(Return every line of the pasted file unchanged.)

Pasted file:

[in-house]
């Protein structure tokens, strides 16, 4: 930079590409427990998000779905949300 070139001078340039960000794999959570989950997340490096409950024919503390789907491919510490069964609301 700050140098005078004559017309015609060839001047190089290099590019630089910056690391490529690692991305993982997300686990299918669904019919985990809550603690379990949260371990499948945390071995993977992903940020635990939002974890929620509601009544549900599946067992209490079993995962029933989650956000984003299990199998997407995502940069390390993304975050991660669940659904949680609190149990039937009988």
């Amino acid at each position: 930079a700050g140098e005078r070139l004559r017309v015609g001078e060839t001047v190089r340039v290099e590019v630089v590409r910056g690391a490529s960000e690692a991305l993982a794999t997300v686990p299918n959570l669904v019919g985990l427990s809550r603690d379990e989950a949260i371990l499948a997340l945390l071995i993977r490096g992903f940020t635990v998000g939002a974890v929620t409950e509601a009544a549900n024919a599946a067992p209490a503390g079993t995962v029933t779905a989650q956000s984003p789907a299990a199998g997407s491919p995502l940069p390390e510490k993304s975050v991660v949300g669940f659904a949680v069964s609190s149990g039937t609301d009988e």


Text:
[in-house]
């Protein structure tokens, strides 16, 4: 930079590409427990998000779905949300 070139001078340039960000794999959570989950997340490096409950024919503390789907491919510490069964609301 700050140098005078004559017309015609060839001047190089290099590019630089910056690391490529690692991305993982997300686990299918669904019919985990809550603690379990949260371990499948945390071995993977992903940020635990939002974890929620509601009544549900599946067992209490079993995962029933989650956000984003299990199998997407995502940069390390993304975050991660669940659904949680609190149990039937009988």
């Amino acid at each position: 930079a700050g140098e005078r070139l004559r017309v015609g001078e060839t001047v190089r340039v290099e590019v630089v590409r910056g690391a490529s960000e690692a991305l993982a794999t997300v686990p299918n959570l669904v019919g985990l427990s809550r603690d379990e989950a949260i371990l499948a997340l945390l071995i993977r490096g992903f940020t635990v998000g939002a974890v929620t409950e509601a009544a549900n024919a599946a067992p209490a503390g079993t995962v029933t779905a989650q956000s984003p789907a299990a199998g997407s491919p995502l940069p390390e510490k993304s975050v991660v949300g669940f659904a949680v069964s609190s149990g039937t609301d009988e």